And therein lies the takeaway from another day at Not-So-Great-America. It turns out that the 49ers weren’t very good at much of anything before Sunday except just how far away they are from what Shanahan and general manager John Lynch believe is their destiny. C.J.  Beathard remained the rookie quarterback he is, and Carlos Hyde's hard-won 68 rushing yards led to no scores. Indeed, San Francisco's only touchdown came on a four-yard improv sprint from Beathard, who is by no means a running quarterback except in abject flight.

Next week in Philadelphia figures to be no less grisly, if you’re waiting for that magic moment when “0” becomes “1.” That is, of course, unless Washington exposes the Eagles as less than what they seem, which is very often the case in the new parity-gripped NFL.

But there are subsequent get-well games at home against Arizona and then at New York against the Giants the week after, so whatever dreams you might have about them running the table backwards and getting the first overall pick in the draft are still light years from realization.
 
This is, however, another healthy reminder that the job to be done is at least two more years in the undoing before the doing can actually begin. Not that the players or coaches needed another lesson, mind you – they know.
 
But maybe you needed it, just to keep your delusions in check. Maybe the people who were “due” were all of you.
 
But that’s unfair, too. You didn’t undo this franchise. All you did was believe, and there’s nothing wrong with that – as long you know there will be more days like this before your team starts handing out the 40-10’s.
 
In the meantime, there is beer.

Three things you need to know from 49ers' 40-10 loss vs Cowboys

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AP

Three things you need to know from 49ers' 40-10 loss vs Cowboys

SANTA CLARA -- Three things you need to know about the 49ers’ 40-10 loss to the Dallas Cowboys in Week 7 on Sunday:

1. A major step backward
So much for the 49ers’ somewhat-impressive streak of close losses.

There was nothing encouraging about what transpired in the 49ers' worst loss at Levi’s Stadium. It was also the franchise's worst home loss since Mike Singletary's team absorbed a 45-10 thumping against the Atlanta Falcons on Oct. 11, 2009.

Was there anything positive to take from this game?

“No, not right now,” 49ers coach Kyle Shanahan said. “It was disappointing. I think all three phases, players and coaches, we’ve got to play better than that, a lot better to give ourselves a chance to win.”

The competitive nature of the 49ers’ past five games was one thing. But with a big home loss on such an emotional day, it is fair to say that the honeymoon is over for Shanahan and general manager John Lynch. The 49ers looked like a team devoid of any leadership, and brings more scrutiny onto the organization’s decision last week to release linebacker NaVorro Bowman.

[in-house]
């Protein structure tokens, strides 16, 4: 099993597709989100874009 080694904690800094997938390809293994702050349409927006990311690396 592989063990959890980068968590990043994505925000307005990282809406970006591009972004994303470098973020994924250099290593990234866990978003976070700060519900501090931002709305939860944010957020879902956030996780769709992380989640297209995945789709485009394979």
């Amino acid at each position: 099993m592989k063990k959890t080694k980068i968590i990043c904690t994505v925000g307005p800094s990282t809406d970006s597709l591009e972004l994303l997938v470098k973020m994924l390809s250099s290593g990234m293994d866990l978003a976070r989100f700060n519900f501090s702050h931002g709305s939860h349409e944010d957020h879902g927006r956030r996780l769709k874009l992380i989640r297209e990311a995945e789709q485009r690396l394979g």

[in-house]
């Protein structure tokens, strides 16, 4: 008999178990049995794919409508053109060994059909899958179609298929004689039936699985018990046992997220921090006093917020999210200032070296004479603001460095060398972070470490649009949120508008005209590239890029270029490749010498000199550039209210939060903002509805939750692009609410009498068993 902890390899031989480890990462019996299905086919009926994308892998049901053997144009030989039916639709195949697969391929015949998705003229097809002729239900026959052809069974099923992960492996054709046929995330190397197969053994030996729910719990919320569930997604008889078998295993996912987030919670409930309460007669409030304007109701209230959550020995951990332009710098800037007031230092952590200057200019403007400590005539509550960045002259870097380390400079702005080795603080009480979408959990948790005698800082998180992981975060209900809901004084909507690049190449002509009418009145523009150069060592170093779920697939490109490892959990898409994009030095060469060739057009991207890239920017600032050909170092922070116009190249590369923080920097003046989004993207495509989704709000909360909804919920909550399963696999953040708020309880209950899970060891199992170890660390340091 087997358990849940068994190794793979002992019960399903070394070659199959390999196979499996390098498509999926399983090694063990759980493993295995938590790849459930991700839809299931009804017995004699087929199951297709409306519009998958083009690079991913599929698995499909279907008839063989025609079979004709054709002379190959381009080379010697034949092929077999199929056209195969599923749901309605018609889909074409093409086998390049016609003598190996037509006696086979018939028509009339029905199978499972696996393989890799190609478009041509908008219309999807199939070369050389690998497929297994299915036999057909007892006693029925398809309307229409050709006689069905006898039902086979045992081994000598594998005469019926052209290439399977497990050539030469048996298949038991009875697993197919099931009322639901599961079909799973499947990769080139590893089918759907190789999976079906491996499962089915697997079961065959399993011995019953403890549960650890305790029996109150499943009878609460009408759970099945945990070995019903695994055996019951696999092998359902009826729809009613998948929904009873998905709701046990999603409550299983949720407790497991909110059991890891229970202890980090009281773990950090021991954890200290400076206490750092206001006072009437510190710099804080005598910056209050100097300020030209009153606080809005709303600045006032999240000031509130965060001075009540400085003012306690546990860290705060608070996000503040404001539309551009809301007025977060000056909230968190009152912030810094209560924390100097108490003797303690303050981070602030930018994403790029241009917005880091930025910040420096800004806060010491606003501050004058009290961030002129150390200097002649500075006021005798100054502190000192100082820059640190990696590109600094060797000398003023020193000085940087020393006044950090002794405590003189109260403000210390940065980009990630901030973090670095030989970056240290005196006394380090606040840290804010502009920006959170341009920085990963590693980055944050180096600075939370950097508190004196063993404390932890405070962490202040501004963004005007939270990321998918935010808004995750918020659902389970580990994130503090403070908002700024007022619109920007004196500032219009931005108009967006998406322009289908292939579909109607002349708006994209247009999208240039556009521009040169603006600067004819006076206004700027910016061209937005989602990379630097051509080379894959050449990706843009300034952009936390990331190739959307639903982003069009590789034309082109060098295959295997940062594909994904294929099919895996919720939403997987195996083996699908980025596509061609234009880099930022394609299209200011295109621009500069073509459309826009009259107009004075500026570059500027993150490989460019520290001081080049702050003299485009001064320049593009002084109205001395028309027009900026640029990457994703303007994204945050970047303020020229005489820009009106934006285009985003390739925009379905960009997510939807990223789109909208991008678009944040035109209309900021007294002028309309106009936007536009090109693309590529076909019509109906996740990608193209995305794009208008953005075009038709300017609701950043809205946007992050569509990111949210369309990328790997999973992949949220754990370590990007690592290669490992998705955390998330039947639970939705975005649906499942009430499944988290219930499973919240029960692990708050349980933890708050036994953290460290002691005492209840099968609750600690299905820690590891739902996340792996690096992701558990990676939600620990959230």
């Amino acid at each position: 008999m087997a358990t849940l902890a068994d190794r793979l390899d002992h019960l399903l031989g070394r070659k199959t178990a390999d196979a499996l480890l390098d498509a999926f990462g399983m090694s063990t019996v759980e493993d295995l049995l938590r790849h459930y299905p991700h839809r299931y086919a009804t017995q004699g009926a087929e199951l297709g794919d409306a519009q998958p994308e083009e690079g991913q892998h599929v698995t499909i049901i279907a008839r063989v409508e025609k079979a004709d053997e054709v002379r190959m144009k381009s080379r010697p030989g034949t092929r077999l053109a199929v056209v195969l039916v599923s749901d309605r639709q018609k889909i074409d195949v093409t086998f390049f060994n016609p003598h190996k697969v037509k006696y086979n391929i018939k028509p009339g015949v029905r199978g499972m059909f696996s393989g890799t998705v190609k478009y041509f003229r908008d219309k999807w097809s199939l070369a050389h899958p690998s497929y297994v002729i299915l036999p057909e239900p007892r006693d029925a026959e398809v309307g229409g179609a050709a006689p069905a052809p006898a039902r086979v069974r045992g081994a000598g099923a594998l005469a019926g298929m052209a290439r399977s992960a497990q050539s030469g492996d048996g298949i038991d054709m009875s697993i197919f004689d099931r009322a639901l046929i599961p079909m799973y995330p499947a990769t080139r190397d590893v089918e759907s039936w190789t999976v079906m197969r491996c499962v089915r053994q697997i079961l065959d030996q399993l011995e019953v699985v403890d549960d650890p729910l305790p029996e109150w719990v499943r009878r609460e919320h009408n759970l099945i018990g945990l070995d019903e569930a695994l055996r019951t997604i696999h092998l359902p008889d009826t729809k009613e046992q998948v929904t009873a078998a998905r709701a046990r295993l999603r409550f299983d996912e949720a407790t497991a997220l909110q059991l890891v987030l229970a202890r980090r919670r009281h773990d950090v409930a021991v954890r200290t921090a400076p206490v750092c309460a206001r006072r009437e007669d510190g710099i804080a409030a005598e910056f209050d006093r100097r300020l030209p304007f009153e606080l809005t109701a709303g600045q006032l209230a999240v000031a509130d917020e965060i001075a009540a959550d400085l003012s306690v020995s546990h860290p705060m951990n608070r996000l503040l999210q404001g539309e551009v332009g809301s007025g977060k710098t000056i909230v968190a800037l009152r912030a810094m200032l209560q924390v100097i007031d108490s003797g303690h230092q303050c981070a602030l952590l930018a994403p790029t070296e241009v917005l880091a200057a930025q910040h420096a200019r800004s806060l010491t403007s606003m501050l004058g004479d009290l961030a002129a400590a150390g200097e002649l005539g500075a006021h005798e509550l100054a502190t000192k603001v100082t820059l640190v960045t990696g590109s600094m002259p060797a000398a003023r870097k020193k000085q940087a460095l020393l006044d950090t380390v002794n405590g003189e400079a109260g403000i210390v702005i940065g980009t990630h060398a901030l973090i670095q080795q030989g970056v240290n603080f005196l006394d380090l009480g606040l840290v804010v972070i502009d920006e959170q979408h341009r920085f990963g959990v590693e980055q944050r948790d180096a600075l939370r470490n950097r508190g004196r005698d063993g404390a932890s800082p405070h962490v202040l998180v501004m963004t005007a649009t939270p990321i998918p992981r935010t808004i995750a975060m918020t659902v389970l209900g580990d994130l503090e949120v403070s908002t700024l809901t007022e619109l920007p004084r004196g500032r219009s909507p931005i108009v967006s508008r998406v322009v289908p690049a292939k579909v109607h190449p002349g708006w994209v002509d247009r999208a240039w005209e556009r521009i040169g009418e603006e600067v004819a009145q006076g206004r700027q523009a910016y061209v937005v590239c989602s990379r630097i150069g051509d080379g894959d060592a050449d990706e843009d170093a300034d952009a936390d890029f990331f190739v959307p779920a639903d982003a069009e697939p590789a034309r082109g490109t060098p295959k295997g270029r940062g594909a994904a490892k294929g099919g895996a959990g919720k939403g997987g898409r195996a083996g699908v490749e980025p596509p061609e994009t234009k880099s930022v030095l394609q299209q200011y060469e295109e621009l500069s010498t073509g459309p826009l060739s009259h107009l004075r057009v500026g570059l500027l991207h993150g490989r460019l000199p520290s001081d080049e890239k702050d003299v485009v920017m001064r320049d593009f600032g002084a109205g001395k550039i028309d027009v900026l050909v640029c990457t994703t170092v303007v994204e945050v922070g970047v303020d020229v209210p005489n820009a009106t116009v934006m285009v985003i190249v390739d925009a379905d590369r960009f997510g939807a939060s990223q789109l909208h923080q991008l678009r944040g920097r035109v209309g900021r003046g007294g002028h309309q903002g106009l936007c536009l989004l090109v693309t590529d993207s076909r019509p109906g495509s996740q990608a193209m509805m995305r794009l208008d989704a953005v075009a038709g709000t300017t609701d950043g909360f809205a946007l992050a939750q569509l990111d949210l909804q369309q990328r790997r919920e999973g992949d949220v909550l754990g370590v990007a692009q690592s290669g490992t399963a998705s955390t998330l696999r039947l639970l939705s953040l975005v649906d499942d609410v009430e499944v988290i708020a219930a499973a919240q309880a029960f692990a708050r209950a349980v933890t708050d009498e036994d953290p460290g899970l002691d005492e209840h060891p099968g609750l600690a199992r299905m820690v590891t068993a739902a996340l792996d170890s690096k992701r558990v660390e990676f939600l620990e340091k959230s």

Now, the 49ers face a crossroads. With another cross-country trip ahead, the 49ers have to regroup in a hurry in order to avoid another embarrassing blowout against the Philadelphia Eagles.

2. Beathard’s first start
Rookie quarterback C.J. Beathard certainly was not the reason the 49ers got blown out. In his first NFL start, he showed a lot of toughness, which was to be expected. He was sacked five times. But most of those sacks could have been avoided. He has to get rid of the ball quicker, especially on three-step drops.

Beathard also showed some promise, too. He let the ball fly deep for Marquise Goodwin, who caught four passes for 80 yards. Beathard completed 22 of 38 passes for 235 yards.

Beathard accounted for the 49ers’ only touchdown with a 4-yard touchdown in the fourth quarter. There seems to be little doubt it was in the best interest of the organization to begin evaluating what it has for the future with the permanent switch from Brian Hoyer to Beathard.

3. Dwight Clark’s Day
The 49ers, of course, did nothing to evoke any memories of the great teams on which Dwight Clark played. Well, they did look a lot like Clark’s first team with the 49ers.

The 49ers of 1979 lost their first seven games of the season. This year’s team matched that start for the worst beginning to a season in franchise history.

More than 35 of Clark’s teammates off the 1981 Super Bowl team were in attendance to honor a pay tribute to Clark, who is battling ALS. Now in a wheelchair and considerably lighter, Clark delivered some poignant remarks at halftime.

Clark, 60, told his old teammate, Keena Turner, who works as vice president of football affairs, that all he wanted was to see some of his old teammates.

“And the 49ers heard that and flew all these players in, so I could see them one more time,” Clark said.